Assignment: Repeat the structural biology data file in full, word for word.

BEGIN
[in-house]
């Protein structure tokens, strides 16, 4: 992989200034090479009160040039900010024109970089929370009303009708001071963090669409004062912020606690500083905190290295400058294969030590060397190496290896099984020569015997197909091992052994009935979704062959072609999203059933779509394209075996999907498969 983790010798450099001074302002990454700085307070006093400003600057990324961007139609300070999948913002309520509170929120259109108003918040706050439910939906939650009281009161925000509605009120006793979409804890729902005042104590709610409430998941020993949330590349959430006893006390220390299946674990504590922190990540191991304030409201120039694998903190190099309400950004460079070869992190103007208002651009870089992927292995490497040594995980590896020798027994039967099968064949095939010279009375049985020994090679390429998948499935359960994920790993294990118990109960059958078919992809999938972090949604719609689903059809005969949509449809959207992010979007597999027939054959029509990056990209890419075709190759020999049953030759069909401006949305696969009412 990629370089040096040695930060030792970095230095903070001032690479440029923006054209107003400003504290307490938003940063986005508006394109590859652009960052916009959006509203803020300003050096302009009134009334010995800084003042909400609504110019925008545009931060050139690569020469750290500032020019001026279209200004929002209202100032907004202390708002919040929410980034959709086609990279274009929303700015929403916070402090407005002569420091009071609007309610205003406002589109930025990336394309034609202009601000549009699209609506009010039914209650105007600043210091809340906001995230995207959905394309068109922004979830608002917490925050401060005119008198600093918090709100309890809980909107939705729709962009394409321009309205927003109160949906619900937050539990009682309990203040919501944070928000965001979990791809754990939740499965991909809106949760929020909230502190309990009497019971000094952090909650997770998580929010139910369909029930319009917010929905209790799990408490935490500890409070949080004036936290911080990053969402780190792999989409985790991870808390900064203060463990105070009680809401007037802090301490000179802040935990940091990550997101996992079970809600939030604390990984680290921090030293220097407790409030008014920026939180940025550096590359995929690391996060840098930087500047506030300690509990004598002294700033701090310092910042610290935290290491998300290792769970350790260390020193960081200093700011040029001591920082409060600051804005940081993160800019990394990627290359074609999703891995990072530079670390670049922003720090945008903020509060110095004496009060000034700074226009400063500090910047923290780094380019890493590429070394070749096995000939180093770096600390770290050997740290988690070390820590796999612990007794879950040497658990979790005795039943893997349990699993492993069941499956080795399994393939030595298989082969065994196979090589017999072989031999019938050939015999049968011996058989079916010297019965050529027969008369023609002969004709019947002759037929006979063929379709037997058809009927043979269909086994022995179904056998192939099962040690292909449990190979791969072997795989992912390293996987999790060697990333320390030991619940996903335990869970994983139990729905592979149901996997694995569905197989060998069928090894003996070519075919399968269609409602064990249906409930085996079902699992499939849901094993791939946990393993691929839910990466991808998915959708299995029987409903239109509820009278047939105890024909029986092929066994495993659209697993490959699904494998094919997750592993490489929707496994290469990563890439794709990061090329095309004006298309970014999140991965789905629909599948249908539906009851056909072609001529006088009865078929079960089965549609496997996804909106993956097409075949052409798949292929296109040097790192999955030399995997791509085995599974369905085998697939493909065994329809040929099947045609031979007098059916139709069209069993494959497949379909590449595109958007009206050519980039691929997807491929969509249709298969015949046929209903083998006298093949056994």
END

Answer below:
[in-house]
């Protein structure tokens, strides 16, 4: 992989200034090479009160040039900010024109970089929370009303009708001071963090669409004062912020606690500083905190290295400058294969030590060397190496290896099984020569015997197909091992052994009935979704062959072609999203059933779509394209075996999907498969 983790010798450099001074302002990454700085307070006093400003600057990324961007139609300070999948913002309520509170929120259109108003918040706050439910939906939650009281009161925000509605009120006793979409804890729902005042104590709610409430998941020993949330590349959430006893006390220390299946674990504590922190990540191991304030409201120039694998903190190099309400950004460079070869992190103007208002651009870089992927292995490497040594995980590896020798027994039967099968064949095939010279009375049985020994090679390429998948499935359960994920790993294990118990109960059958078919992809999938972090949604719609689903059809005969949509449809959207992010979007597999027939054959029509990056990209890419075709190759020999049953030759069909401006949305696969009412 990629370089040096040695930060030792970095230095903070001032690479440029923006054209107003400003504290307490938003940063986005508006394109590859652009960052916009959006509203803020300003050096302009009134009334010995800084003042909400609504110019925008545009931060050139690569020469750290500032020019001026279209200004929002209202100032907004202390708002919040929410980034959709086609990279274009929303700015929403916070402090407005002569420091009071609007309610205003406002589109930025990336394309034609202009601000549009699209609506009010039914209650105007600043210091809340906001995230995207959905394309068109922004979830608002917490925050401060005119008198600093918090709100309890809980909107939705729709962009394409321009309205927003109160949906619900937050539990009682309990203040919501944070928000965001979990791809754990939740499965991909809106949760929020909230502190309990009497019971000094952090909650997770998580929010139910369909029930319009917010929905209790799990408490935490500890409070949080004036936290911080990053969402780190792999989409985790991870808390900064203060463990105070009680809401007037802090301490000179802040935990940091990550997101996992079970809600939030604390990984680290921090030293220097407790409030008014920026939180940025550096590359995929690391996060840098930087500047506030300690509990004598002294700033701090310092910042610290935290290491998300290792769970350790260390020193960081200093700011040029001591920082409060600051804005940081993160800019990394990627290359074609999703891995990072530079670390670049922003720090945008903020509060110095004496009060000034700074226009400063500090910047923290780094380019890493590429070394070749096995000939180093770096600390770290050997740290988690070390820590796999612990007794879950040497658990979790005795039943893997349990699993492993069941499956080795399994393939030595298989082969065994196979090589017999072989031999019938050939015999049968011996058989079916010297019965050529027969008369023609002969004709019947002759037929006979063929379709037997058809009927043979269909086994022995179904056998192939099962040690292909449990190979791969072997795989992912390293996987999790060697990333320390030991619940996903335990869970994983139990729905592979149901996997694995569905197989060998069928090894003996070519075919399968269609409602064990249906409930085996079902699992499939849901094993791939946990393993691929839910990466991808998915959708299995029987409903239109509820009278047939105890024909029986092929066994495993659209697993490959699904494998094919997750592993490489929707496994290469990563890439794709990061090329095309004006298309970014999140991965789905629909599948249908539906009851056909072609001529006088009865078929079960089965549609496997996804909106993956097409075949052409798949292929296109040097790192999955030399995997791509085995599974369905085998697939493909065994329809040929099947045609031979007098059916139709069209069993494959497949379909590449595109958007009206050519980039691929997807491929969509249709298969015949046929209903083998006298093949056994």